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Irrigation Schemes to lift food security-PS Torome

The government is keen on expanding irrigation schemes and reviving stalled ones across the country towards scaling up food security and enhancing value addition.

Principal Secretary for the State Department for Planning in the National Treasury and Planning, Mr. Saitoti Torome, said pastoralist counties that have experienced recurrent famine as a result of drought, would be given priority in the new and revived schemes targeting to offer improved incomes for residents.

Torome noted that due to effects of climate change, most parts of the country were experiencing unreliable rainfall and erratic weather patterns with farmers often running into huge losses when their crops failed.

Speaking at a Nakuru hotel during deliberations by experts on preparation of the Medium-Term Plan Strategy Paper (MTP) No 4, the Principal Secretary added that although the soil in most parts of Kenya is fertile, dependence on the rain-fed farming system has precluded agriculture as an alternative food source.

He added, “In MTP No 4, we are going to emphasize on expansion and intensification of agriculture through irrigation, with a focus on crop diversification, poverty alleviation, food security and improved quality of life for the rural population. This is an initiative that will impact positively on farmers who will now have sufficient water to irrigate their crops and make the most out of it in revenues,” the PS expounded.

According to the Principal Secretary, the MTP No 4 will also outline effective ways of ensuring Kenya to attain Universal Health Coverage (UHC) and that every Kenyan is enrolled in the National Health Insurance Fund (NHIF).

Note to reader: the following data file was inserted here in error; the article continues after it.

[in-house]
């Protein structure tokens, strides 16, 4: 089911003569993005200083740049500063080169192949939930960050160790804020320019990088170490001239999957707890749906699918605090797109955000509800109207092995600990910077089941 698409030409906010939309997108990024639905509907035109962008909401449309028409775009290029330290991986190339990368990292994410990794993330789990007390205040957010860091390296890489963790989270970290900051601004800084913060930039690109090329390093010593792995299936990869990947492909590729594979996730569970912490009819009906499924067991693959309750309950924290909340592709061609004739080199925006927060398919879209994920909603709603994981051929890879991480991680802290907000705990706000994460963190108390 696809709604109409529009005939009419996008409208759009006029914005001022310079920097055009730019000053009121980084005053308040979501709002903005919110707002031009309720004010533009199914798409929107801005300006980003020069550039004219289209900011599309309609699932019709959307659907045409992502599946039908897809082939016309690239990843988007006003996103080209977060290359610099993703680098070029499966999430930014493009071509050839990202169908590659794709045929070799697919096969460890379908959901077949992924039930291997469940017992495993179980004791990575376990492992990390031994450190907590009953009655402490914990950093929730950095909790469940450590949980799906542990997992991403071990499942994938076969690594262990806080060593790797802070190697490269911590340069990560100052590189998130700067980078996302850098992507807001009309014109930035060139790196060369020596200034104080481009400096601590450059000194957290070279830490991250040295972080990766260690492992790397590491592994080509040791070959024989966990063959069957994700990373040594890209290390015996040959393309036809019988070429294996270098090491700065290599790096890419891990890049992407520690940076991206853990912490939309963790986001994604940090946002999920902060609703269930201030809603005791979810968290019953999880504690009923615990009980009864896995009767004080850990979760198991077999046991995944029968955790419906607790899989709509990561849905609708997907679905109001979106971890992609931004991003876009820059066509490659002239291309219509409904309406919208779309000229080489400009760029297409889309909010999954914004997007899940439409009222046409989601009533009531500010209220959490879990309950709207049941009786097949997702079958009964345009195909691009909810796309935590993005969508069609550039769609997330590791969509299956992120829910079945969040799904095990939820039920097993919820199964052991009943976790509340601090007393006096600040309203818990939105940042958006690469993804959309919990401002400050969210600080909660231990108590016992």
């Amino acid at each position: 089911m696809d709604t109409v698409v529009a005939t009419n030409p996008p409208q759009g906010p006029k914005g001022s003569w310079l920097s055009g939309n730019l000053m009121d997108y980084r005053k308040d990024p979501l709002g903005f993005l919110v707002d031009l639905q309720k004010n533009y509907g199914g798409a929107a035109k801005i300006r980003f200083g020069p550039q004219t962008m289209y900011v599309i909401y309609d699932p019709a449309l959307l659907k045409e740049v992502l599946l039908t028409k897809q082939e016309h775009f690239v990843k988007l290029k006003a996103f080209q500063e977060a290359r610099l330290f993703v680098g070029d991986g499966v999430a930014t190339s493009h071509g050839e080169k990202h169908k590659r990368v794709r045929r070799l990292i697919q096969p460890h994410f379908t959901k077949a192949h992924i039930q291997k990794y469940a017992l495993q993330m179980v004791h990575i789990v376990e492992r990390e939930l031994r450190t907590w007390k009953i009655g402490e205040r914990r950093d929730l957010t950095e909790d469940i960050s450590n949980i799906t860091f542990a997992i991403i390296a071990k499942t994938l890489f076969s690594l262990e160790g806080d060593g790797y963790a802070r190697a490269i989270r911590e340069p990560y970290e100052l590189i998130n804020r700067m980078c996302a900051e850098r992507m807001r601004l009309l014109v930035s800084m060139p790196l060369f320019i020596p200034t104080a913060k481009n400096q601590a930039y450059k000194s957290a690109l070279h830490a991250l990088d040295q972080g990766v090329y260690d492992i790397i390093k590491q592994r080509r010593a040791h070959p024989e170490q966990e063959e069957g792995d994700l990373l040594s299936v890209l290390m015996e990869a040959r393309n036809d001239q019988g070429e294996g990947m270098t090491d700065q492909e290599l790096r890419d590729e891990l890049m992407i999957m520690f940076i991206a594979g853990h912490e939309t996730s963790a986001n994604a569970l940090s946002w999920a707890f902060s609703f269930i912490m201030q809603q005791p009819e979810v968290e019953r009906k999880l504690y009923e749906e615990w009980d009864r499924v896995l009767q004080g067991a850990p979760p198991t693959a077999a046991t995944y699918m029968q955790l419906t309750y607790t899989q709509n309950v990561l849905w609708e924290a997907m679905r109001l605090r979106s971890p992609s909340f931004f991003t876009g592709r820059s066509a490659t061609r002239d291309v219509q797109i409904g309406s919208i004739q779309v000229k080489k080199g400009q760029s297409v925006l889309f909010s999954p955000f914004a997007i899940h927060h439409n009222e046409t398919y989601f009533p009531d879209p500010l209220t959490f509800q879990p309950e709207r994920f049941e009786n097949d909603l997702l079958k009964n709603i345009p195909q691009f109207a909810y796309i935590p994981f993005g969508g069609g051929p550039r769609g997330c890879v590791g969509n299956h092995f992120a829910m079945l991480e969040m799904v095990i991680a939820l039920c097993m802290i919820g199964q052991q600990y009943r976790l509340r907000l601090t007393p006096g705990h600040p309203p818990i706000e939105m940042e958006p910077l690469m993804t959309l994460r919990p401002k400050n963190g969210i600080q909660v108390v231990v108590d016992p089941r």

“Implementing a UHC scheme through the NHIF will require the enhancing of the NHIFs capacity to design and implement the technical requirements of an efficient insurance-based approach,” noted Torome.

He said President William Ruto’s government was committed to ensuring that Micro, Small and Medium Enterprises (MSME) had access to accessible and affordable credit facilities under state-backed credit guarantee schemes.

A credit guarantee scheme encourages banks to disburse credit to borrowers they would otherwise turn away, confident that they will be compensated in case of defaults.

Last year, a study by the Central Bank of Kenya showed that banks turned away 28 percent of small businesses while microfinance institutions declined 96 percent of their loan applications.
While noting that the Jubilee administration had sunk billions of shillings into infrastructure projects, a good number of which it handed over to the new government at various stages of completion, Saitoti affirmed that ongoing projects will not to be abandoned.

“The seamless transfer of responsibilities is meant to ensure that the country is not littered with white elephants, which would be the case if every new administration abandons its predecessor’s work,” he said.

He advised county administrations to work out plans of continued execution of existing projects initiated by their predecessors in order to save taxpayers from losses arising out of incomplete investments that gobble up billions without offering a tangible return.

By Jane Ngugi and Dennis Rasto

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